The number of commuters who passed through Leeds railway station’s new southern entrance reached nearly 20,000 in its opening week.
The new £20m entrance, which was designed to make it easier for passengers to reach platforms, opened on Sunday, January 3 and provides access to the south of the city and the Dark Arches.
Station bosses say the entrance has had a steady increase in users throughout the week and peaked on Thursday, January 7 - when more than 4,000 people passed through.
Helen Dawson, Network Rail station manager, said: “The feedback we have had from customers has been excellent and as we expected, the number of passengers using the entrance has increased as more people realise that it is now open.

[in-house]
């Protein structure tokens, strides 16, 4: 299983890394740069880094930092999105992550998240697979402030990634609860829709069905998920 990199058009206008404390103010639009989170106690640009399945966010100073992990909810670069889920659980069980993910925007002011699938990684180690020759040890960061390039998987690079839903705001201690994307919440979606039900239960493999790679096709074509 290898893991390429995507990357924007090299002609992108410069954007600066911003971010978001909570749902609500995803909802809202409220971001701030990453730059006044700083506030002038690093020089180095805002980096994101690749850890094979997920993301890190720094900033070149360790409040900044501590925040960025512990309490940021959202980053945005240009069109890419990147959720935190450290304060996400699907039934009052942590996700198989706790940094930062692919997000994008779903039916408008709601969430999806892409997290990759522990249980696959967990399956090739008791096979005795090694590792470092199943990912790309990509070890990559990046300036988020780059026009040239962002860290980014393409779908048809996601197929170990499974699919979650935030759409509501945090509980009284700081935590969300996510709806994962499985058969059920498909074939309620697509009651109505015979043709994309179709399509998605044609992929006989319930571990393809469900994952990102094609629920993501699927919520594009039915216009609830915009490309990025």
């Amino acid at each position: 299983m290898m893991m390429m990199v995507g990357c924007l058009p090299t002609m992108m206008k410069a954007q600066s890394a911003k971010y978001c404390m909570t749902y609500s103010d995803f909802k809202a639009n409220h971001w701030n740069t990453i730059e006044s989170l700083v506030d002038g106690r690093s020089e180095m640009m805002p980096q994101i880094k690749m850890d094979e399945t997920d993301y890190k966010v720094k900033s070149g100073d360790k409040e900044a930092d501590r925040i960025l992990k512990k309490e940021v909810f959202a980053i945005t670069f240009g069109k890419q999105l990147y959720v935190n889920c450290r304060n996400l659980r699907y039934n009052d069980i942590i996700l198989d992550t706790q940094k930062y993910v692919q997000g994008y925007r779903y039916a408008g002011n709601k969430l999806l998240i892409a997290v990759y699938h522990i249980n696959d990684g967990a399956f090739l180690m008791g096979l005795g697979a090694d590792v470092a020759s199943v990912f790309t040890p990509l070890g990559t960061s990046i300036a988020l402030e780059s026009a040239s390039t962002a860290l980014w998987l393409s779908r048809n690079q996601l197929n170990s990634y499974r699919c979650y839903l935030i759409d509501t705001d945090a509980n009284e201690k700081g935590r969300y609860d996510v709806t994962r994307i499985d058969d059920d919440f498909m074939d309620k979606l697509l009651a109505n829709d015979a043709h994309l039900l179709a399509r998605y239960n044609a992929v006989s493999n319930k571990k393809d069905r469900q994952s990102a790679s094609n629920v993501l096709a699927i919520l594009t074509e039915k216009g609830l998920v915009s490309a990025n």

“The entrance will save over five minutes per journey for those working to the south of the city, which adds up to nearly an hour a week, and is also helping to reduce congestion in other parts of the station.”
The southern entrance forms part of Network Rail’s Railway Upgrade Plan and includes steps, lifts and escalators.
Leeds railway station is the country’s second busiest outside of London and more than 100,000 communitys pass through it every day.
Coun Peter Box, West Yorkshire Combined Authority chairman, said: “I am pleased to hear that people are starting to use the new entrance.
“It has been designed to save journey time for the large proportion of Leeds station users who get off the train and head for the city centre’s fast-growing south bank area.
“We have been out providing passengers with directions and information about the new entrance and it will take a while for everyone to adjust but I am confident we will see these figures grow.”
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